Small campus library bolstered by the cloud

Student citations have improved since Covenant moved to a cloud-based library system.

Sitting on top of Lookout Mountain, Covenant College sometimes is lost in the clouds. Now, the private Dade County, Ga., school’s Kresge Memorial Library will be in the clouds every day, thanks to an Ohio-based organization that brings together schools to share library resources while keeping down rising costs.

Covenant College is one of only a handful of institutions around the world to launch a cloud-based library system to streamline administrative functions and provide access to books and media in libraries worldwide—expanding student research well beyond the confines of the small Christian liberal arts campus, said Tad Mindeman, Covenant’s director of library services.

“It’s unlike anything that has been done before,” he said.

In technological terms, the “cloud” refers to the storage of users’ data and software on remote servers that can be accessed through any internet connection.

Colleges increasingly have used cloud-based programs to save on hardware and maintenance costs, and by subscribing to the Online Computer Library Center’s new cloud-based integrated operating system, the school could save $50,000 over the next few years.

For students and faculty at Covenant, doing a search on the library’s system is like using Google, only in this case they can see all of the books and electronic resources available in different libraries around the world, Mindeman said.

Using OCLC’s vast library of digitized books, articles, and other publications doesn’t come with the legal concerns common with other efforts to move library resources to the web.

Vendors who own the rights to books stored in the OCLC system have reached legal agreements with the organization, meaning the project won’t face the legal hurdles seen in Google’s bid to create a vast digital library.

Covenant College was among about three dozen libraries to test OCLC’s new cloud-based integrated operating system—called WorldShare—in February 2011.

Mindeman said Covenant paid the $20,000 fee for migrating digital books into the cloud because it would save the library money, bring more resources to students, and remove the IT burden of fixing and updating library software and hardware.

“It was worth the risk of trusting in a product that we’ve seen develop over time,” Mindeman said. “It’s an experiment still going on, but the benefits of sharing with other institutions will allow us to collaborate in ways we never dared to imagine even a decade ago. We just decided to walk out front on this one. Whenever we can offload [IT and library work] and still get great service, it is a no-brainer.”

WorldShare is a technology platform designed to emphasize “collaboration and app-sharing across the library community,” according to the OCLC. The group is a nonprofit membership and research organization.

“Every library has some sort of software system it uses to run its internal operation, cataloging, circulation, acquisitions,” Mindeman said, describing the new system as a “catalog of catalogs of libraries from all over the world.”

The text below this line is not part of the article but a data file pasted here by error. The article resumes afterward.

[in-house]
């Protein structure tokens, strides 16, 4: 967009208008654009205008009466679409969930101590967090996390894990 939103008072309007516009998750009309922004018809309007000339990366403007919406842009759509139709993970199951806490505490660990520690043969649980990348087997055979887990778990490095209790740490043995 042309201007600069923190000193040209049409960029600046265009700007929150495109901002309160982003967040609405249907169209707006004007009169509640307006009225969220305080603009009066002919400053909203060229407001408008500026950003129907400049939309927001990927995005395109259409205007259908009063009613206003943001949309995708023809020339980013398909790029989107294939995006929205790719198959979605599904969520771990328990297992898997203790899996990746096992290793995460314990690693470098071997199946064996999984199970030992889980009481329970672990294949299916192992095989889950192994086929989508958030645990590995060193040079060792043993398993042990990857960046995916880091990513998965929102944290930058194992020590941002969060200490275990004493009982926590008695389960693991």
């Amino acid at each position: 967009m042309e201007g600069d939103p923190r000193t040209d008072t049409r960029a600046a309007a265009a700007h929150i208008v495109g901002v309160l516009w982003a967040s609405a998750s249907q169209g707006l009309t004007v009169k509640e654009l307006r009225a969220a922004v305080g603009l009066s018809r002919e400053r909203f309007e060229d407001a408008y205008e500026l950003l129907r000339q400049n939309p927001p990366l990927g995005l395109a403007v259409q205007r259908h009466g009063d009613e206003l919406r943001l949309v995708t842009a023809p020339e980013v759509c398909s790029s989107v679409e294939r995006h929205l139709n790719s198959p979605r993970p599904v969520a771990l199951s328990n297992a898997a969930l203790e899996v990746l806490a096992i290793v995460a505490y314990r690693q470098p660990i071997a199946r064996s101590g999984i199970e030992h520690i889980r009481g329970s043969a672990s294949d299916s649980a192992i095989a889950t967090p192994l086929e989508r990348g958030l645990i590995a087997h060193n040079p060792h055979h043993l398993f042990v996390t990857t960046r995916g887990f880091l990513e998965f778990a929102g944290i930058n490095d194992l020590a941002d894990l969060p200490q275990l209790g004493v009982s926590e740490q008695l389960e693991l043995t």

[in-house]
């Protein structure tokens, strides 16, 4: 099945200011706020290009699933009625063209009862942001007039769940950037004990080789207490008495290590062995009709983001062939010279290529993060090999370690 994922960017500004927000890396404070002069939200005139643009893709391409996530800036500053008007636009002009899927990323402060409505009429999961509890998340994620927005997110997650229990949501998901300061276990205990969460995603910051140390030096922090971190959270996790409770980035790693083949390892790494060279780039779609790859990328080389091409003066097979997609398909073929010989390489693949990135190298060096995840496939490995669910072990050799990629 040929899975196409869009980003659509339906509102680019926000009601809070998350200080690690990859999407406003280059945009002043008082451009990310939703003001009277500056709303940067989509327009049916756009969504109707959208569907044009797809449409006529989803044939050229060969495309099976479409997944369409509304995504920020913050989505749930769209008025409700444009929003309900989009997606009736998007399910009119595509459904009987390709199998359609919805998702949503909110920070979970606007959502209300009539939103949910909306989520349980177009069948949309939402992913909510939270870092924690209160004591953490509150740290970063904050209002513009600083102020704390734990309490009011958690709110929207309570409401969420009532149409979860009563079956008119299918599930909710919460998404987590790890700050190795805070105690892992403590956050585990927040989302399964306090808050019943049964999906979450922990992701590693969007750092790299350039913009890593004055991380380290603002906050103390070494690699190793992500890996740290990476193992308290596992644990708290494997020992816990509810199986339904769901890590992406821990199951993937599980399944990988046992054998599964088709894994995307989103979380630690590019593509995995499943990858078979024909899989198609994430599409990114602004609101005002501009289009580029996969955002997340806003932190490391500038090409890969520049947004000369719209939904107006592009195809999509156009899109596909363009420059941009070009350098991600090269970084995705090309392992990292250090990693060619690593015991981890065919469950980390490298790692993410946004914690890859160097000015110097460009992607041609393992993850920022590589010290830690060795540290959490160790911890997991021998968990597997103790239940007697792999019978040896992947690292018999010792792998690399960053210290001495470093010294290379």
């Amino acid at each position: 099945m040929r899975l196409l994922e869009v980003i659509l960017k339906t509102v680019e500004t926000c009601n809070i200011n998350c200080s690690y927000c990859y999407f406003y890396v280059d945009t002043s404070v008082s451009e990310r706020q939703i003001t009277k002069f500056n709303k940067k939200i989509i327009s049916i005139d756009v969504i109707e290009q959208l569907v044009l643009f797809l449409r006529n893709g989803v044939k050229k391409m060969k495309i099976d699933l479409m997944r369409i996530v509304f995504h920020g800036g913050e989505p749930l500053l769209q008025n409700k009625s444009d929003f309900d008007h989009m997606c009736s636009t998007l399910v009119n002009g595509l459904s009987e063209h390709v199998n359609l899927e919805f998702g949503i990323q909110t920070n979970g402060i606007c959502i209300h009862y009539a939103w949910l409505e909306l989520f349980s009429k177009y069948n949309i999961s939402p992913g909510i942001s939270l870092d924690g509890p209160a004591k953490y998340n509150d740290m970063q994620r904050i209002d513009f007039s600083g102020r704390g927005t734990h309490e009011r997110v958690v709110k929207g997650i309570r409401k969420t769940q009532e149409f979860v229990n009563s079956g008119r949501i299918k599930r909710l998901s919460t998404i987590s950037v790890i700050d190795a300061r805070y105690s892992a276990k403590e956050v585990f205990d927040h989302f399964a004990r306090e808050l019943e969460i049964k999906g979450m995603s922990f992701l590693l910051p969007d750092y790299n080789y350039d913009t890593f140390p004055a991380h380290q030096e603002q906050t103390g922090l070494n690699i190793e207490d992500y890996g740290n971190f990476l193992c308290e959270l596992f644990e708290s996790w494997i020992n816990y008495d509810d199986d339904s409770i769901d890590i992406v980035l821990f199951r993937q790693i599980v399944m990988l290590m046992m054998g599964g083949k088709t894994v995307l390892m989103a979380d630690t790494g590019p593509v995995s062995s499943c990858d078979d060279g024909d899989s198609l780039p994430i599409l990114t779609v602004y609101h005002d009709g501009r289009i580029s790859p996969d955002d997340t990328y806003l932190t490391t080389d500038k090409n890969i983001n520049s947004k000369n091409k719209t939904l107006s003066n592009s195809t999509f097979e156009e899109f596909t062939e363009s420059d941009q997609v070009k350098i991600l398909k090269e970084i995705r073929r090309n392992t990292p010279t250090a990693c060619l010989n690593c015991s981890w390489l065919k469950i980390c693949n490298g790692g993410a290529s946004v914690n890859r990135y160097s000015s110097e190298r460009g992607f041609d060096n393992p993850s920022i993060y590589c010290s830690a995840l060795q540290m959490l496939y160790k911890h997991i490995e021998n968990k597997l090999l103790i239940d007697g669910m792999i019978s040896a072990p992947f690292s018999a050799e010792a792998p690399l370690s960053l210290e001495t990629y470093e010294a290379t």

That saves time and money on the administrative side, he said.

Each month, the college pays about $3,000 for the service, but in the long run it will save money because Covenant does not have to maintain servers and upgrade software, Mindeman said.

Research universities often have more than a million volumes on their shelves, while Covenant students have access to about 100,000 physical volumes in the campus library—making it essential for the school to team up with other colleges and universities with many times the number of library resources.

“It just provides a much quicker and more comprehensive way to find resources about what [students are] looking for,” Mindeman said, adding that Covenant books and articles are listed before resources from other colleges when students search in the system. “Covenant College is no longer isolated; we can find anything through these searches.”

The number of books packing the shelves of a school’s library, Mindeman said, has become largely irrelevant in higher education as the vast majority of books and publications have been transferred to some sort of online database, whether it’s stored on on-campus servers or in the cloud.

Library officials at Covenant said they have seen marked improvement in students’ bibliographies and citations since the school switched to the cloud-based system in April.

Before, students were using books and articles that weren’t varied enough for major end-of-semester projects, Mindeman said.

“Citations were more limited in previous years,” he said. “It seemed like students just weren’t doing a great job with their library searches. Citations now, however, show a broader range of exposure to resources.”

OCLC was formed in the 1960s when a group of Ohio libraries joined to create a nonprofit membership organization aiming to expand information access to the public.

The OCLC’s first step was to merge the catalogs of libraries across Ohio into one electronic database. Combining library resources helped those first member libraries streamline behind-the-scenes work and keep costs down.

The technology world in general is shifting more toward cloud computing, where everything is done remotely, including data storing, said Marshall Breeding, director of innovative technologies and research at Vanderbilt University.

And it is a trend libraries have started to follow.

“If you look forward five years from now, a much larger number of libraries would have moved in that direction by then,” Breeding said.

Copyright (c) 2011, the Chattanooga Times/Free Press (Chattanooga, Tenn.), with additional reporting from eCampus News. Visit the Chattanooga Times/Free Press online at Distributed by MCT Information Services.

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